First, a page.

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   by Jacob Solomon

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When Esau heard his father’s words (his confirming that Jacob would get the blessing) he cried a very loud and bitter cry (27:34).

The Book of Esther states that Mordechai, one of Jacob’s descendants, cried loudly and bitterly on hearing that Haman had successfully persuaded Ahasuerus to massacre the Jews throughout the Persian Empire:

Mordechai found out what had happened. He… tore his garments and wore sackcloth and ashes… and he cried a very loud and bitter cry (Esther 4:1).

The Midrash (Esther Rabba 8:1) brings the tradition that Mordechai’s anguish in weeping a ‘very loud and bitter cry’ many generations later was in turn for the distress that Jacob caused Esau, which had similarly caused him to weep a ‘very loud and bitter cry’.

Jacob certainly hurt Esau. Yet he also caused his aged father to experience considerable suffering in the same incident. For Isaac ‘trembled exceedingly’ (27:33) when he realized how his original intentions had been frustrated by Jacob’s impersonating Esau to get the blessing. The Midrash relates that at that moment he saw Gehinnom open underneath him (Gen. Rabba 67:2). What was special about Esau’s distress, rather than Isaac’s, that had to be compensated in this way?

To answer this question, look some of the details the Torah includes which shed light on Isaac’s personality.

The Rambam (Hilchot Avoda Zara 1:2-3) brings the tradition that each of the Patriarchs maintained a circle of disciples, teaching them about G-d and His will. Abraham had many students (c.f. Gen. Rabba 84:4), but Isaac had only one – Jacob. This gives an insight into the way that Isaac differed from Abraham: Abraham could accept everyone in his orbit; Isaac could not.

The Torah implies that Esau was not student material: ‘the children grew up and Esau was a hunter, a man of the field’, whilst Jacob was, ‘a … man who lived in tents’ (25:27) – an expression, according to Gen. Rabba (63:10) meaning that he spent his time in study.

It follows that Isaac displayed traits that many generations later were associated with Shammai. The Talmud quotes one of his favorite dicta: ‘Make Torah your main occupation’ (Ethics of the Fathers 1:15). Only Jacob was suited to this calling; Esau was created in a very different mold.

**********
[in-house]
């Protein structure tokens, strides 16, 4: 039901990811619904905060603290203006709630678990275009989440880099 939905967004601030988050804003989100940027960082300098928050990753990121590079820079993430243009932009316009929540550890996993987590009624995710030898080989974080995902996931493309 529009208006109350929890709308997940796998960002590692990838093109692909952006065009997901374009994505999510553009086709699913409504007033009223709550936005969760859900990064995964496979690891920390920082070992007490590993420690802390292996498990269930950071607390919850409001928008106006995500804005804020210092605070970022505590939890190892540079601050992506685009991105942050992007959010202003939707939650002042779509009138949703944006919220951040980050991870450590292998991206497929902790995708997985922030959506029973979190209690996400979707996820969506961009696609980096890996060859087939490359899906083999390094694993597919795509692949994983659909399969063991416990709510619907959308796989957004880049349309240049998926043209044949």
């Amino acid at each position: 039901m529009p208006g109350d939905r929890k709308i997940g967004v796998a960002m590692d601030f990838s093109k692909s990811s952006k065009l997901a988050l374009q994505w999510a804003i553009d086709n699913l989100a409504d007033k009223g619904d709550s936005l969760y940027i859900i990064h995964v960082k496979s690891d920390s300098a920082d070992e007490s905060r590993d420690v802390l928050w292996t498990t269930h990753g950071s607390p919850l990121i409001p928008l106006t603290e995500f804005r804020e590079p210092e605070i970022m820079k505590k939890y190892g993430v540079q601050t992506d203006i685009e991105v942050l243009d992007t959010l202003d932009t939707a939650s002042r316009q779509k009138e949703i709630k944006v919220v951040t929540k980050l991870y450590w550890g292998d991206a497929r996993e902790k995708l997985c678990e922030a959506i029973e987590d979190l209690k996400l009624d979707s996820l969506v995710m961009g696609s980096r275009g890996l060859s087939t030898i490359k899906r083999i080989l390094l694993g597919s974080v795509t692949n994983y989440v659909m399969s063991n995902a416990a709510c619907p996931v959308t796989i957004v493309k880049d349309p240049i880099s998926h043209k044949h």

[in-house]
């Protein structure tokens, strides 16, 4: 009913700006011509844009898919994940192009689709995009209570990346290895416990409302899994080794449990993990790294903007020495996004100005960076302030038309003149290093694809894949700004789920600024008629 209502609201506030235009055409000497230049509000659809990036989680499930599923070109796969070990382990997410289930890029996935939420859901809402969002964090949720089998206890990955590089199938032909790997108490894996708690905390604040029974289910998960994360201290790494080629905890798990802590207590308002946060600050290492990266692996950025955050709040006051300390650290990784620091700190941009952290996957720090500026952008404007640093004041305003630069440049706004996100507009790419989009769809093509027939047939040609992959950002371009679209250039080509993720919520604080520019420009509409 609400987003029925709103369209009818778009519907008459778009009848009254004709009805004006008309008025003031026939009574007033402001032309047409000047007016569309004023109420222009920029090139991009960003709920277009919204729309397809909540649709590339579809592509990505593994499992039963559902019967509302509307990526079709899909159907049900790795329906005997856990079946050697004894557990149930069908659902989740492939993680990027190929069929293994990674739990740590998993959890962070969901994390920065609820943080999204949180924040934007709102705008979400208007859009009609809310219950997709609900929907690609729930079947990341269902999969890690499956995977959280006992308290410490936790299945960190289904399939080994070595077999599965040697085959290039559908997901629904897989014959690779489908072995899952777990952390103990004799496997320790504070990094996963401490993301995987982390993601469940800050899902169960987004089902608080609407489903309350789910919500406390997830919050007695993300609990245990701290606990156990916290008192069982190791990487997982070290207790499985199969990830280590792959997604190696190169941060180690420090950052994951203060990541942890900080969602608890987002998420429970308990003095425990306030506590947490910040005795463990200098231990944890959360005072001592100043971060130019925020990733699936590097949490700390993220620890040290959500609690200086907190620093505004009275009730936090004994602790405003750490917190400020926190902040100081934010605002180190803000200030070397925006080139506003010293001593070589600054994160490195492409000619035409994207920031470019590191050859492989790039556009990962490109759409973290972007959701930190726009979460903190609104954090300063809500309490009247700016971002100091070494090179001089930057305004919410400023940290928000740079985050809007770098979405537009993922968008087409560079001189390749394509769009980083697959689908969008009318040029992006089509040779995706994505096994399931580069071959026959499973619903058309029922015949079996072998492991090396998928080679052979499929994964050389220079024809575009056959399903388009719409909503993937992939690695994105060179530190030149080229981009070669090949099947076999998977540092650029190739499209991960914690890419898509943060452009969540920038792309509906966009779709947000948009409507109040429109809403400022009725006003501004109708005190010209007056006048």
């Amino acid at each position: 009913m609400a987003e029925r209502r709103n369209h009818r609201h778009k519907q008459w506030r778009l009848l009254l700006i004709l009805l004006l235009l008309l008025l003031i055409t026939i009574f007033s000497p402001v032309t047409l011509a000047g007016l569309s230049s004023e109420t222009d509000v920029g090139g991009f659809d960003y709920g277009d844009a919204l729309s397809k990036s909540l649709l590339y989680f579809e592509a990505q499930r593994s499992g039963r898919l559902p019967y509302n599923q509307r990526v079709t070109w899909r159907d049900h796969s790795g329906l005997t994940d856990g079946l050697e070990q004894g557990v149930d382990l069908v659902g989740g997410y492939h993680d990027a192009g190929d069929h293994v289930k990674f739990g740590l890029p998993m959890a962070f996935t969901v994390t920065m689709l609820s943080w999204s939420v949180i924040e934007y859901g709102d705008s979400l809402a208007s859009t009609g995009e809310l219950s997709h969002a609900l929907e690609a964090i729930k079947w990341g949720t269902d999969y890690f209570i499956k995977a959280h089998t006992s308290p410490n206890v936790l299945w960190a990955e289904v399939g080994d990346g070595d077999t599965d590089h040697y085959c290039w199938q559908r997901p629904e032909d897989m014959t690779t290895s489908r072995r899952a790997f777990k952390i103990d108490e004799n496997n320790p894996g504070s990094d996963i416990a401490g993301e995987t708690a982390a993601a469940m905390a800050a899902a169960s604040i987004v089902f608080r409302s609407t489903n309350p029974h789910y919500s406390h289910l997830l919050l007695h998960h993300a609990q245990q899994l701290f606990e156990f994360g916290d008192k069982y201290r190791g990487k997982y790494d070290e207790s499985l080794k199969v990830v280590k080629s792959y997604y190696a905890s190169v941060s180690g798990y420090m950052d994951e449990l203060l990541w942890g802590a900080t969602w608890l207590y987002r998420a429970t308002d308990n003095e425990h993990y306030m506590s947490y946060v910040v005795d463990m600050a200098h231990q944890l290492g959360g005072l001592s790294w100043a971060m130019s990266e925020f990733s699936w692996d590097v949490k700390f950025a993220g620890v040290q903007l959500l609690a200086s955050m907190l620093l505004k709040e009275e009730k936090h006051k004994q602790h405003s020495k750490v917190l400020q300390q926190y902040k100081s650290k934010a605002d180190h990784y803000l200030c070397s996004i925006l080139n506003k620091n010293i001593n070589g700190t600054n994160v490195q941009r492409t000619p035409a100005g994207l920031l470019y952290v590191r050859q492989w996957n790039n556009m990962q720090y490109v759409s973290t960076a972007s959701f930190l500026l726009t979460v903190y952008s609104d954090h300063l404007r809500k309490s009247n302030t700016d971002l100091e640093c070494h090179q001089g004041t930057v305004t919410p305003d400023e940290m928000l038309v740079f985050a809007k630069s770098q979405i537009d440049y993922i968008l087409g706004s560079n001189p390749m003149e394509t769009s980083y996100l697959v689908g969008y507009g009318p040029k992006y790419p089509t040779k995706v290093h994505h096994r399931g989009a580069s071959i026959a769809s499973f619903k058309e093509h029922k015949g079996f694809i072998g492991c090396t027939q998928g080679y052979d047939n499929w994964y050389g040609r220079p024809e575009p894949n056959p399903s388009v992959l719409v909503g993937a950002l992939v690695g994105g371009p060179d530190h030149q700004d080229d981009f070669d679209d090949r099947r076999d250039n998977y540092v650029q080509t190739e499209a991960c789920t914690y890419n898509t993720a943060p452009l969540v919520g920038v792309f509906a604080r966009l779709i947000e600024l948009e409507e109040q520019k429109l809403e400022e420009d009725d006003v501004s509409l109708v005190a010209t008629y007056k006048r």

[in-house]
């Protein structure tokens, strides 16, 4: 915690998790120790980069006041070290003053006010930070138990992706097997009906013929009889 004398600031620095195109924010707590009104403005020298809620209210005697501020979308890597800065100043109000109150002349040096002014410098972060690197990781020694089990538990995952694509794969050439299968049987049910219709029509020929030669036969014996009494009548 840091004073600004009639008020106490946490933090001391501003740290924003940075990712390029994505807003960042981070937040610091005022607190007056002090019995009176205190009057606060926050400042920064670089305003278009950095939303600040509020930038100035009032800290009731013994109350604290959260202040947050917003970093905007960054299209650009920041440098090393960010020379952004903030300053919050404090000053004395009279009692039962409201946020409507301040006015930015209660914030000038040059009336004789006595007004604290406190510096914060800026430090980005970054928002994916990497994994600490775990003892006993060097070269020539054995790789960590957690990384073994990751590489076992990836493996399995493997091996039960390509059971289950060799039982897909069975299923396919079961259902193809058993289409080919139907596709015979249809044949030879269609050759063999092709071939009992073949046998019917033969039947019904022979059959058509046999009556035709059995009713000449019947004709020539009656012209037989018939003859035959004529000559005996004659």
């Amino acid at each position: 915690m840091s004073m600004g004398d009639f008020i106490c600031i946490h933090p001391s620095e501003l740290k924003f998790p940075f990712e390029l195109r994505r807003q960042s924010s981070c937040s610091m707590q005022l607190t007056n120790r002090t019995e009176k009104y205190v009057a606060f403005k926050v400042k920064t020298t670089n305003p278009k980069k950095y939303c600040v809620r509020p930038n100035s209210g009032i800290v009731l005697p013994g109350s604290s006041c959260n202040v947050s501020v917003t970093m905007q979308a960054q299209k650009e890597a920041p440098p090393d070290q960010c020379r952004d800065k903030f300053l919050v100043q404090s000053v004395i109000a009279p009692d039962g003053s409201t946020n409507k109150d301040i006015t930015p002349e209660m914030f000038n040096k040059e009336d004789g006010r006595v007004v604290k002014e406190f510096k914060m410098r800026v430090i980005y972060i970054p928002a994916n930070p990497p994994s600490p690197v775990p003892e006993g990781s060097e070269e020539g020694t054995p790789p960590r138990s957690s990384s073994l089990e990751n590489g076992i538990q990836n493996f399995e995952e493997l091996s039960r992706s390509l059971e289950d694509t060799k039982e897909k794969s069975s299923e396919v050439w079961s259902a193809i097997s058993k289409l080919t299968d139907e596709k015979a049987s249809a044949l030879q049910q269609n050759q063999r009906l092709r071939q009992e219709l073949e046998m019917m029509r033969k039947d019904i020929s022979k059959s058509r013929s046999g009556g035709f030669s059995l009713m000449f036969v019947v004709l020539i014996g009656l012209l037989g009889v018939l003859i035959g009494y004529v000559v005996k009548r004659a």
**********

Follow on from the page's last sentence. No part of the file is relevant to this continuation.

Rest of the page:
This idea is also implied in a story brought by the Talmud (Shabbat 30b-31a) where a man approached Shammai to convert to Judaism on the condition that he would ‘teach him the whole Torah whilst standing on one leg’. Shammai would only accept a convert on his understanding of the Torah’s requirements. So he threw him out, ‘chasing him away with his builder’s stick’. Hillel temporarily accepted the applicant on his own terms – ‘what you do not want to be done to yourself, do not do to other people: The rest is commentary. Go and learn!’ Thus Hillel’s scope managed to even encompass a person who appeared to be ridiculing him, and the principles of the Torah – and the Talmud testifies that he did eventually convert and he was very pleased that he did so.

Isaac later on shows the trait associated with Shammai when there was a famine in the Holy Land. The Torah relates that G-d appeared to him saying, ‘Do not go down to Egypt: …live in this land and I will be with you and I will bless you’ (26:2-3). The Midrash (Gen. Rabba 64:3) explains that Isaac, unlike Abraham and Jacob was not allowed to leave Israel for the following reason. Abraham had specified Isaac to be a burnt offering: his status for life was comparable to something holy – forbidden to leave the Holy Land. However Isaac took this further. Not only did he never leave Israel, but he went further – the narrative implies that he did not even make any contacts outside the Land. This had consequences: Abraham used all the means at his disposal to arrange a suitable partner for his son Isaac, so that he would not marry into a local family. Isaac, in contrast, did not take similar precautions to prevent Esau espousing local women – as the text relates, ‘Esau took Judith the daughter of Be’eri the Hittite…’ (26:34) - the Hittites being one of the ‘Seven Nations’ G-d regarded with especial disfavor in regards to the Israelite conquest of the Holy Land. And the next verse shows that his daughters in law brought him no joy.

From this, it appears that Isaac had always taken the stricter view – in the spirit of the School of Shamai – a particularist, rather than a universalist approach. It was not that he did anything wrong, but that he presented the Torah in a way which was only suitable for people of his own temperament. This was fine in relating to Jacob’s spiritual needs, but less successful with Esau’s. Similarly, both Shammai’s and Hillel’s schools were within the bounds of Torah teaching, but there were situations where the teaching of Hillel’s were more in tune with the current situation.

This can explain why Isaac trembled – and ‘saw Gehinnom open underneath him’. It was right that he should have trembled and seen at that moment the consequences of his ‘correct, but not always appropriate’ bringing up of his children. His own holiness – great as it was - had stood in the way of relating to people, and especially his oldest son, on a mundane level. When Jacob succeeded in obtaining the blessing from his father, Isaac realized at that second – in that moment of truth – that he and not Esau was worthy. And Isaac trembled – seeing Gehinnom opening under him – in only then seeing that his best meant, but inappropriate bringing up of his son Esau contributed to making him unworthy of receiving that blessing…



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